Free healthy meals should be provided all year round for children from the poorest families to promote better eating habits, the Institute for Public Policy Research has said.
A new report by the think-tank has revealed a significant obesity gap among children living in the most deprived areas compared with those living in the least deprived areas. Almost 20% of children from the poorest families are suffering obesity compared to 13% of those in the least deprived areas.
IPPR said there was evidence to suggest low income families often resorted to cheaper food which was energy dense but less nutritious.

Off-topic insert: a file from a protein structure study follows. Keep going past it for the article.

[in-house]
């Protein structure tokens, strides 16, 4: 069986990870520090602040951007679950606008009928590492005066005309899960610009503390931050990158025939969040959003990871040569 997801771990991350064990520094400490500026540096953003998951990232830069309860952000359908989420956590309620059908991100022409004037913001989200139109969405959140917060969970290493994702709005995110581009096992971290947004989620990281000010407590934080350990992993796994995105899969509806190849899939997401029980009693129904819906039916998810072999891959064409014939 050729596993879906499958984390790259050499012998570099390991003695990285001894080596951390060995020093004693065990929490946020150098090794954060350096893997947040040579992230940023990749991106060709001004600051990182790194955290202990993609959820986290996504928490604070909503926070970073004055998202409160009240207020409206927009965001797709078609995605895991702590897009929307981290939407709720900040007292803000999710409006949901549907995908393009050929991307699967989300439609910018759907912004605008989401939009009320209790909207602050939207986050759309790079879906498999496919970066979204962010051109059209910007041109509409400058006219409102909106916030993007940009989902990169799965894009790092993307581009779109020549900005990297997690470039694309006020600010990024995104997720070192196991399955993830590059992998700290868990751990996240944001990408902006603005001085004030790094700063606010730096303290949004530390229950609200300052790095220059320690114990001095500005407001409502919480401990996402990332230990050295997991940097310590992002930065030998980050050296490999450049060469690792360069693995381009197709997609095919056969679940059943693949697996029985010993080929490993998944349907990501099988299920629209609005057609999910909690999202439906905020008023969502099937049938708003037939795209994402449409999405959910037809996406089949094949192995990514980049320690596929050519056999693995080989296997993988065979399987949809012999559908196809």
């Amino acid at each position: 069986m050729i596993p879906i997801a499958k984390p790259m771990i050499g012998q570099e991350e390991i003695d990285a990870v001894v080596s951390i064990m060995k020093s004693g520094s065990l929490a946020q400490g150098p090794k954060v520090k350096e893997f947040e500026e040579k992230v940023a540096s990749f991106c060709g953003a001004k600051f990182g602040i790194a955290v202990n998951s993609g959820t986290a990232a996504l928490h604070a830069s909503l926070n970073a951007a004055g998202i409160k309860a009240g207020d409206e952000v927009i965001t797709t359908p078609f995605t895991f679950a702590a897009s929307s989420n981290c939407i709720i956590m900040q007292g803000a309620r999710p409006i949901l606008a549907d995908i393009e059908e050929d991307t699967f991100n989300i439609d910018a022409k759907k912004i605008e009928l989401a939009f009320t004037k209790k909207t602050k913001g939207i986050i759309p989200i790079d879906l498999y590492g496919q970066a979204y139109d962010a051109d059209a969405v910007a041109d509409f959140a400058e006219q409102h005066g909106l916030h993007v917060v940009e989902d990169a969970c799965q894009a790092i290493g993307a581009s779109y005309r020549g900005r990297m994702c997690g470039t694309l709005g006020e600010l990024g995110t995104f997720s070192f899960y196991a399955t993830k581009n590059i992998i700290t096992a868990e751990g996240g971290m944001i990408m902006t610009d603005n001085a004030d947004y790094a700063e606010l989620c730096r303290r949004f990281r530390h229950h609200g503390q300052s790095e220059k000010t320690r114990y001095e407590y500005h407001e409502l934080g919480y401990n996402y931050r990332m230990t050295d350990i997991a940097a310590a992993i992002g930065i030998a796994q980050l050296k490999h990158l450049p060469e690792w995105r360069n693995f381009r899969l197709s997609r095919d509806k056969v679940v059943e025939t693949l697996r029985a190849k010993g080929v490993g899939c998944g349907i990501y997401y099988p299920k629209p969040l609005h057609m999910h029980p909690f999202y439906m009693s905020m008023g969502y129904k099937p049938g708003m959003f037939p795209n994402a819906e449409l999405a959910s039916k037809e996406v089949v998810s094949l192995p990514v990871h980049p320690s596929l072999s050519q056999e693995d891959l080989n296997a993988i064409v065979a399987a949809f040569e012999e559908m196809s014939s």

It has called for the government to provide free meals not just in term time but at holiday clubs for 850,000 children who would otherwise be left without support for six weeks during the summer. This would cost up to £50m but if current take-up rates were maintained, it could cost £40m, it said.
Sue Stirling, director of IPPR north, said extending free meals to holiday clubs for the poorest children would help encourage good eating habits all year round. “We shouldn’t be blaming poorer parents – we should be helping them meet the cost of healthy alternatives.”
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